In 1989, the Reebok Pump entered the fray of a booming marketplace and culture surrounding athletics sneakers. Ignited by Nike Air and Jordan, solidified by Foot Locker and the shopping-mall footwear chains, and hyped by a fresh hip-hop movement, the Pump was in the right time at the right place. Attached to a hefty price tag that trumped the competitors’, the Pump was a status symbol for the fashionably conscious and social elite.
To bolster sales and branding around the Pump, Reebok enlisted marketable athletes of the time like Dominique Wilkins and Shaquille O’Neal. The basketball sneaker segued into pop culture, spawned knockoffs like LA Gear’s Regulator (even intimidating Nike into the Air Pressure), and became a notable chapter of ’90s trends. In anticipation of our forthcoming Reebok Pump collaboration, here are some of the best – if not, most memorable – Reebok Pump commercials from the 1990s.
10. Dominique Wilkins in “Reebok Pump 1989”
This was probably the first Pump commercial. I always thought it strange that Pump launched their campaign with Wilkins. Although a mega athlete and star on the court, he just never competed with the rockstars of the time in Magic, Barkley, and of course, Jordan.
Here’s another one that pairs the former Atlanta Hawk with a young skateboarder, in an era where skateboarding was flatlining in popular culture. Reebok was mad early with the skateboarding shoes…
9. Dee Brown
That celebrity came, randomly enough, in the Celtics’ Dee Brown. He didn’t leave much of a mark on the stat sheet, but Brown’s one-hit wonder was winning the 1991 Slam Dunk competition – BLIND. Just as iconic as his handicapped dunk were his Reebok Pumps, which he deliberately activated before his legendary air.
8. Bungee Jump
Initially introduced as a basketball sneaker, the Pump found broader success across all sports channels (Reebok was always on that crossfit craze). The Pump was for everybody, from weightlifting to aerobics to …bungee jumping?
…to skysurfing? French skydiver Patrick de Gayardon fell to his death a few years after starring in this Reebok Pump commercial.
6. Michael Chang
It was the early ’90s and sports culture was going through all sorts of wacky weirdness when it came to packaging its athletes. Basketball, baseball, and football were profiting off its personalities on T-shirts and cereal boxes, which opened the door to other arenas – in particular, tennis. Nike’s punk rock tennis star was Andre Agassi. Reebok saddled up with a prim, Chinese-American churchboy: Michael Chang. Although his attitude paled against an Agassi or McEnroe, Chang’s cross-cultural appeal won the hearts of a new generation. But really, it was the shoes. With a furry tennis-ball tongue instead of the traditional bumpy basketball, Chang’s Reebok sneaker was the cool, edgy offshoot to a mainstream hit.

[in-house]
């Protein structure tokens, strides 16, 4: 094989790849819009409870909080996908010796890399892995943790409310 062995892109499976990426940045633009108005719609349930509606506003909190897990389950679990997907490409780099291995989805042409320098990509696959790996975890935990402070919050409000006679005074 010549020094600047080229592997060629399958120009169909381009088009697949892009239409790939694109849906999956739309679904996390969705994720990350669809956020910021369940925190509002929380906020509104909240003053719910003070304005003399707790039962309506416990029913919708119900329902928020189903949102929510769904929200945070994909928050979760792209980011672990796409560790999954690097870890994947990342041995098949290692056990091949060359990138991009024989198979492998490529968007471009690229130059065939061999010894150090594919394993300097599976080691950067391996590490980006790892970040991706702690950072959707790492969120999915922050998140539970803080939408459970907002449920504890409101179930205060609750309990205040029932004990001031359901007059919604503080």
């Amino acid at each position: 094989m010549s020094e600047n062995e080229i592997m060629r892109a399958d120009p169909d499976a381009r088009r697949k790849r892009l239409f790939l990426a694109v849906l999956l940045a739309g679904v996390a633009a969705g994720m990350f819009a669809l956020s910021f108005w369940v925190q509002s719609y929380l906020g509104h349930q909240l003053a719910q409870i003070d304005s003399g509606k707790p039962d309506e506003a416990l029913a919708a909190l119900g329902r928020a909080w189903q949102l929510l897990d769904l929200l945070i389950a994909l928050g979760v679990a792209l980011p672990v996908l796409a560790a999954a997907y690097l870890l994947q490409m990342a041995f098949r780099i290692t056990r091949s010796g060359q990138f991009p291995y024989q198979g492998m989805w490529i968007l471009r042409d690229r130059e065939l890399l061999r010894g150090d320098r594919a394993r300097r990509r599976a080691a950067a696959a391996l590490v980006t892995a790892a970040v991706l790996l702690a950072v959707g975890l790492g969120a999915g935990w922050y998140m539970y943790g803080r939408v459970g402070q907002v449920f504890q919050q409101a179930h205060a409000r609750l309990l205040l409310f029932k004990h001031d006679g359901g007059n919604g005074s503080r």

5. Air Out
Aside from Dominique Wilkins and Michael Chang, Reebok recruited a hodgepodge of basketball players (Dennis Rodman!) to get behind the Pump. Reebok then filmed the athletes’ testimonials, praising the shoe’s innovation before flagrantly fouling Nike Air. The famous tagline that erupted at the end of every commercial was “Pump Up and Air Out” and it was a bold statement in the early ’90s sneaker wars.
4. Foot Locker
Foot Locker, Finishline, and Foot Action all had their co-headlined advertisements with Reebok Pump. Would the modern sneaker giants be where they are today without the mall explosion of the ’80s and ’90s? And vice versa…
This Foot Locker commercial is the only one I could find that features the obscure AXT Pump (in the beginning) – the style we revived for our collaboration.
Again, it was the ’90s. White Men Can’t Jump. Cross Colours. And Sinbad.
2. Shaq Attaq
By the close of its first wave, Reebok wasn’t even highlighting the Pump anymore on its Pumps! Case in point, Shaquille O’Neal’s signature shoe, the Shaq Attaq.
1. Whatever it’s called…
I think my favorite Pump commercial – however – was this 1990 candid montage of basketball icons sharing their understanding of the shoe. The Pump was so innovative and jarringly different, that it was a conversation piece more than performance wear. This campaign shows how big of an idea the Reebok Pump was for its time.